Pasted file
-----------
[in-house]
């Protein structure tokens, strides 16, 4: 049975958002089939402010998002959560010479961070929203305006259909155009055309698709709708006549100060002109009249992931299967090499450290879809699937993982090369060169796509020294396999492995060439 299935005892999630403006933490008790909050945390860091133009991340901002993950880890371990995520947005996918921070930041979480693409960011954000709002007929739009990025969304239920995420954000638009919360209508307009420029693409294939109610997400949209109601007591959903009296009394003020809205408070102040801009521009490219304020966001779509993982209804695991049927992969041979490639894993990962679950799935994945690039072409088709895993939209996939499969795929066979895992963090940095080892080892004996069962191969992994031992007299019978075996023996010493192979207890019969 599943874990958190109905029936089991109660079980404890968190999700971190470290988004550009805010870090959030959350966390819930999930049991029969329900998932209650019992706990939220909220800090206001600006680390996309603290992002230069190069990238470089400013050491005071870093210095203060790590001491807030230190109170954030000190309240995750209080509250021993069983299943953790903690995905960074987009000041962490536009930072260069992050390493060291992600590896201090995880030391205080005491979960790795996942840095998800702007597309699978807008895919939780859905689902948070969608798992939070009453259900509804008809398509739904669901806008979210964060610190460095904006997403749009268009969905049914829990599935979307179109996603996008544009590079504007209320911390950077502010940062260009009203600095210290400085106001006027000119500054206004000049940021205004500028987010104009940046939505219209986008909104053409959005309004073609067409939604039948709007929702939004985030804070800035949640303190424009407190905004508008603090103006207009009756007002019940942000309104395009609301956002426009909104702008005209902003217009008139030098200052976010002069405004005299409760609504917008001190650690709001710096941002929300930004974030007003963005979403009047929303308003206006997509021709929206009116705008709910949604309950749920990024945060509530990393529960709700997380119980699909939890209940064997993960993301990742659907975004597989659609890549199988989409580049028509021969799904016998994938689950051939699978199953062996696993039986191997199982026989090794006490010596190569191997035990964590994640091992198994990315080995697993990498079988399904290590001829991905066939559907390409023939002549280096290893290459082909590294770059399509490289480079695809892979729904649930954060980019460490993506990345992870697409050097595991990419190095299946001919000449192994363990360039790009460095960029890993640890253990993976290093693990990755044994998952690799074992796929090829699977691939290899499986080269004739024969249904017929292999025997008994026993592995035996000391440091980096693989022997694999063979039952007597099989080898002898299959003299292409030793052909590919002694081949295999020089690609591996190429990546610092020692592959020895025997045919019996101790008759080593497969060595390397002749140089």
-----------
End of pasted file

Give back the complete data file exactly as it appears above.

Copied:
[in-house]
């Protein structure tokens, strides 16, 4: 049975958002089939402010998002959560010479961070929203305006259909155009055309698709709708006549100060002109009249992931299967090499450290879809699937993982090369060169796509020294396999492995060439 299935005892999630403006933490008790909050945390860091133009991340901002993950880890371990995520947005996918921070930041979480693409960011954000709002007929739009990025969304239920995420954000638009919360209508307009420029693409294939109610997400949209109601007591959903009296009394003020809205408070102040801009521009490219304020966001779509993982209804695991049927992969041979490639894993990962679950799935994945690039072409088709895993939209996939499969795929066979895992963090940095080892080892004996069962191969992994031992007299019978075996023996010493192979207890019969 599943874990958190109905029936089991109660079980404890968190999700971190470290988004550009805010870090959030959350966390819930999930049991029969329900998932209650019992706990939220909220800090206001600006680390996309603290992002230069190069990238470089400013050491005071870093210095203060790590001491807030230190109170954030000190309240995750209080509250021993069983299943953790903690995905960074987009000041962490536009930072260069992050390493060291992600590896201090995880030391205080005491979960790795996942840095998800702007597309699978807008895919939780859905689902948070969608798992939070009453259900509804008809398509739904669901806008979210964060610190460095904006997403749009268009969905049914829990599935979307179109996603996008544009590079504007209320911390950077502010940062260009009203600095210290400085106001006027000119500054206004000049940021205004500028987010104009940046939505219209986008909104053409959005309004073609067409939604039948709007929702939004985030804070800035949640303190424009407190905004508008603090103006207009009756007002019940942000309104395009609301956002426009909104702008005209902003217009008139030098200052976010002069405004005299409760609504917008001190650690709001710096941002929300930004974030007003963005979403009047929303308003206006997509021709929206009116705008709910949604309950749920990024945060509530990393529960709700997380119980699909939890209940064997993960993301990742659907975004597989659609890549199988989409580049028509021969799904016998994938689950051939699978199953062996696993039986191997199982026989090794006490010596190569191997035990964590994640091992198994990315080995697993990498079988399904290590001829991905066939559907390409023939002549280096290893290459082909590294770059399509490289480079695809892979729904649930954060980019460490993506990345992870697409050097595991990419190095299946001919000449192994363990360039790009460095960029890993640890253990993976290093693990990755044994998952690799074992796929090829699977691939290899499986080269004739024969249904017929292999025997008994026993592995035996000391440091980096693989022997694999063979039952007597099989080898002898299959003299292409030793052909590919002694081949295999020089690609591996190429990546610092020692592959020895025997045919019996101790008759080593497969060595390397002749140089």